I wanted to try using CRTP (also new for me) to try making the loading of shared resources implicit. (Specifically I'm using it for loading OpenGl shader programs)

This will also help separate some of the boiler plate setup code (combining shaders into a program) from the more specific setup code (assigning locations for shader uniforms), and making sure that no one program is loaded more than once.

If it applies (pretty certain it does), what concepts/ fundamentals am I missing/ not seeing?

By using statics I understand that this isn't thread safe, however I don't think I'll be using multiple threads- but even with that said, any ideas/ tips on that matter would still be much appreciated!

The code lightly uses the Mesh class from the online tutorial series Learning Modern 3D Graphics Programming by Jason L. McKesson, and the source code for that can be found here under framework. The shaders being used are found under Tut 10/ data (but I will post them as they are very short). It also uses glm, freeglut and other libraries found in the glsdk folder of the source code.

const std::string LOCALFILEDIR = "data\\";
const int PROJECTION_BLOCK_INDEX = 2;

template<class CustomProgram> class ProgramBase
{
public:
static GLuint program_location();
protected:
ProgramBase();
~ProgramBase(){}
private:

static GLuint program_location_;
};


The idea is that every CustomProgram will have to define at least three members in order for the below code to work:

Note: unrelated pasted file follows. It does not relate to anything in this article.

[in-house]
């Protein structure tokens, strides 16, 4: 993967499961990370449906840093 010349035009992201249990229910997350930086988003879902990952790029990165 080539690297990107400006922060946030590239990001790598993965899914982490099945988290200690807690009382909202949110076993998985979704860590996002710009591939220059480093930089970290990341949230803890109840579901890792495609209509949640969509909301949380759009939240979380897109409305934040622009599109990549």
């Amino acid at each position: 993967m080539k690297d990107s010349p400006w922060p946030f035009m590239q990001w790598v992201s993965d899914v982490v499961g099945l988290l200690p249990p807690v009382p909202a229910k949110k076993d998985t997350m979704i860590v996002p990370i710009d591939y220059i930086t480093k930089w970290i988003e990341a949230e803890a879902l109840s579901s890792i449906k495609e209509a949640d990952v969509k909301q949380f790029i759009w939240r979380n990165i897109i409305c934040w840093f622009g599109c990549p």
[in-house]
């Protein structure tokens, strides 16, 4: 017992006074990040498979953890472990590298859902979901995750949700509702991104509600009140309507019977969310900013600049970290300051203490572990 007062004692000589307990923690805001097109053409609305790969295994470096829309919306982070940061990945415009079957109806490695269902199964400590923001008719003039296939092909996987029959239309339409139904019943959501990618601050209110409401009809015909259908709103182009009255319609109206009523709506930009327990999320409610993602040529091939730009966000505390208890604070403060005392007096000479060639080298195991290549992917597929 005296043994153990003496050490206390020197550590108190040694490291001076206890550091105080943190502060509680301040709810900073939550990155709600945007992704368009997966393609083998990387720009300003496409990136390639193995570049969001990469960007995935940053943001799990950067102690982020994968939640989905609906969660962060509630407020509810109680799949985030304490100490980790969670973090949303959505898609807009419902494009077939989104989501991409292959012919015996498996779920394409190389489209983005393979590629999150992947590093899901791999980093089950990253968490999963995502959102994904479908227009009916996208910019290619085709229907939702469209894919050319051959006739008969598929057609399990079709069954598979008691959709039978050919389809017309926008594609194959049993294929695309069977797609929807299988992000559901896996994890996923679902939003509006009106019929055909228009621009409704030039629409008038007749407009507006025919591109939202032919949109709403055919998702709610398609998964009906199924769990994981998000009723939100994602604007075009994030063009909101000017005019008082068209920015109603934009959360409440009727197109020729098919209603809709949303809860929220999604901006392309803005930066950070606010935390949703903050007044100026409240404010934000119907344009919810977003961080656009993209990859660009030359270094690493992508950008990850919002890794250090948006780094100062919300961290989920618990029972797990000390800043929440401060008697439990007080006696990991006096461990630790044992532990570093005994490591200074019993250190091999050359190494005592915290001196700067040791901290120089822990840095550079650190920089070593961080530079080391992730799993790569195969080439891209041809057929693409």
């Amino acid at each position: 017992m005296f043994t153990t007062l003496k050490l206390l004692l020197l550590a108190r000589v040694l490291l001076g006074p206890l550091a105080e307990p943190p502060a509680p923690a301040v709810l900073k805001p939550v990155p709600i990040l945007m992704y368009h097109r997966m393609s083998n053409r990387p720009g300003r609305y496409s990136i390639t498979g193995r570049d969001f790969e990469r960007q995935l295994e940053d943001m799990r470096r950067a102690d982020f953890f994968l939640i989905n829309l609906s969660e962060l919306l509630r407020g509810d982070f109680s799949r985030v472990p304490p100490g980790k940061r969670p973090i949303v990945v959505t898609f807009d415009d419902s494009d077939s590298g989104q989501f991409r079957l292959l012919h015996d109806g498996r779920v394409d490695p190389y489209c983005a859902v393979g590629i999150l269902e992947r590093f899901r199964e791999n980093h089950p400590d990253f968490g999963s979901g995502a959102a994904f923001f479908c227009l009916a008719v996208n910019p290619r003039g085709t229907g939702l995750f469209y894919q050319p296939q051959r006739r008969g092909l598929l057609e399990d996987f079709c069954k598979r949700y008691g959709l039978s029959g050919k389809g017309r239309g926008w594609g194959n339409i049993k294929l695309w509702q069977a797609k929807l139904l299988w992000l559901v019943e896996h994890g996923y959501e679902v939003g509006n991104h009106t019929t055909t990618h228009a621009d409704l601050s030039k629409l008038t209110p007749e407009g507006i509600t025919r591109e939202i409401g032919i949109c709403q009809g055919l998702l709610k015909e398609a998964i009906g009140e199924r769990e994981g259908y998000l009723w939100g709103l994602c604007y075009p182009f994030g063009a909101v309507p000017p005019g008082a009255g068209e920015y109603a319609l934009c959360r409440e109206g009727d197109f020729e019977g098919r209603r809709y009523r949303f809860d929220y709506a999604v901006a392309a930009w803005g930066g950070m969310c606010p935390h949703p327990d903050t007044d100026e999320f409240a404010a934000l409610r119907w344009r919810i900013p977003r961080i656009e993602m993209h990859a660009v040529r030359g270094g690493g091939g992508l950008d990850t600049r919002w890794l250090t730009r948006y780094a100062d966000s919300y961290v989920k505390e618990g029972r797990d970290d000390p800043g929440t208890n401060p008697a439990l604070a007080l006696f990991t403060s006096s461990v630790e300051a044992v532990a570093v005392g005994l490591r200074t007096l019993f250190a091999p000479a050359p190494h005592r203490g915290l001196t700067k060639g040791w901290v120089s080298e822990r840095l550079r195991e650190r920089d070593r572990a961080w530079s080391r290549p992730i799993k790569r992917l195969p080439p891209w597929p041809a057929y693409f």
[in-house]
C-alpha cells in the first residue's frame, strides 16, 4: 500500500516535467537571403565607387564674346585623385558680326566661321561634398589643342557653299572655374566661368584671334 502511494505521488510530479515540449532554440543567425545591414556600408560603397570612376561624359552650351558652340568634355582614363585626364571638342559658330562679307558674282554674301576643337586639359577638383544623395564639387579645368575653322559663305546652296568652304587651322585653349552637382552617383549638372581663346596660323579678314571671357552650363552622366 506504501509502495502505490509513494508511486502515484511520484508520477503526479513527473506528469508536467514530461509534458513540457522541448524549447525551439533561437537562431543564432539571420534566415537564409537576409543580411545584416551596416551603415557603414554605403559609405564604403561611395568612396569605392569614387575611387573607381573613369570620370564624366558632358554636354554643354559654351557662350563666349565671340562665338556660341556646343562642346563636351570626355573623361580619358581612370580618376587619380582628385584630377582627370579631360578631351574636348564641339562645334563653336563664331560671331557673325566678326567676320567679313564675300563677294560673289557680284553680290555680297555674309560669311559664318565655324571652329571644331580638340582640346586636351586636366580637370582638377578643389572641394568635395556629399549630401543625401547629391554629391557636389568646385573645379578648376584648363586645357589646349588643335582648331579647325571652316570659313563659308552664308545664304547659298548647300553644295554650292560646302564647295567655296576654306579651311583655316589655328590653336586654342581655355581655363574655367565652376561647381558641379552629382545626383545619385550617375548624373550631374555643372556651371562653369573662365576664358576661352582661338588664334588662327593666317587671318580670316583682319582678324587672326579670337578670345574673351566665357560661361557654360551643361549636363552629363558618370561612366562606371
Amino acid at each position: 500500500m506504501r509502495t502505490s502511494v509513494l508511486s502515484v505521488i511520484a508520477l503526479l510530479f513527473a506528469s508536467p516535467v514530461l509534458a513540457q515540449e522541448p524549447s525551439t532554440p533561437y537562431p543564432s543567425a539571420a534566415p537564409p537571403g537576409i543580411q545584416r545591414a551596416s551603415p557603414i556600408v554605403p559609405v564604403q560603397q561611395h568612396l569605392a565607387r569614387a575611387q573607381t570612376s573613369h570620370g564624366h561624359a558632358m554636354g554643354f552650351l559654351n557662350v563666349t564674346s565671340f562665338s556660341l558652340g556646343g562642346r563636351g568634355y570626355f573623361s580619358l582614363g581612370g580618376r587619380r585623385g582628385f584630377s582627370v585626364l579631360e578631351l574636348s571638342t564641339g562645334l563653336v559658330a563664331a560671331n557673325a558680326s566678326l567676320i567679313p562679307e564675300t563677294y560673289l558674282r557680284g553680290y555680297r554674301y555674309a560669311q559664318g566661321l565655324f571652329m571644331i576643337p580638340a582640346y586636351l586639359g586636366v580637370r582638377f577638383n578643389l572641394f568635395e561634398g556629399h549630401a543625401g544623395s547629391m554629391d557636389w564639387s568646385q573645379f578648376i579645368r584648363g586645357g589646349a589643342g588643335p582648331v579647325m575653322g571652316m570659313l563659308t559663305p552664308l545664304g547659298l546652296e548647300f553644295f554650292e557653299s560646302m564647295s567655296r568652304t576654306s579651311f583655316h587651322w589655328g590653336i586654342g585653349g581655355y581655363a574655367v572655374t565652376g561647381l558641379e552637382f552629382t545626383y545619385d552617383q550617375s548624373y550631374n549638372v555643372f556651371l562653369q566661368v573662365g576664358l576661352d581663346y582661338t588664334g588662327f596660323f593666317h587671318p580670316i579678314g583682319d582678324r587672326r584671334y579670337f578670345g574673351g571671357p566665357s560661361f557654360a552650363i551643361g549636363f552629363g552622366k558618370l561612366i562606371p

• vertex_shader_names_ A container of vertex shaders names to be found and linked
• fragment_shader_names_A list of fragment shaders names to be found and linked
• Init() A function specific to shaders named above that will find uniforms

template<class CustomProgram> ProgramBase<CustomProgram>::ProgramBase()
{
if(program_location_ == -1)
{
{
}
{
}

CustomProgram::Init();
}
}

{
{
throw std::runtime_error("Could not find the file " + base_shader_filename);
}

try
{
}
catch(std::exception &e)
{
fprintf(stderr, "%s\n", e.what());
throw;
}
}
template<class CustomProgram> GLuint ProgramBase<CustomProgram>::CreateProgram(
{
try
{
return prog;
}
catch(std::exception &e)
{
fprintf(stderr, "%s\n", e.what());
throw;
}
}

template<class CustomProgram> GLuint ProgramBase<CustomProgram>::program_location()
{
return program_location_;
}

template<class CustomProgram> GLuint ProgramBase<CustomProgram>::program_location_ = -1;


One program I incorporate is a program which simply positions the model relative to the camera, and then to clip space before drawing a single color. (this is pretty much directly from the tutorial)

PosTransform.vert

#version 330
layout(location = 0) in vec3 position;
uniform mat4 modelToCameraMatrix;
uniform Projection
{
mat4 cameraToClipMatrix;
};
void main()
{
gl_Position = cameraToClipMatrix * (modelToCameraMatrix * vec4(position, 1.0));
}


UniformColor.frag

#version 330
uniform vec4 objectColor;
out vec4 outputColor;
void main()
{
outputColor = objectColor;
}


This is the class I've defined for it. BasicProgram.h

class BasicProgram : ProgramBase<BasicProgram>
{
friend class ProgramBase<BasicProgram>;
public:
BasicProgram()
: model_matrix_(glm::mat4(1.0f)), color_vector_(glm::vec4(1.0f))
{ }

BasicProgram(glm::mat4& model_matrix, glm::vec4& color_vector)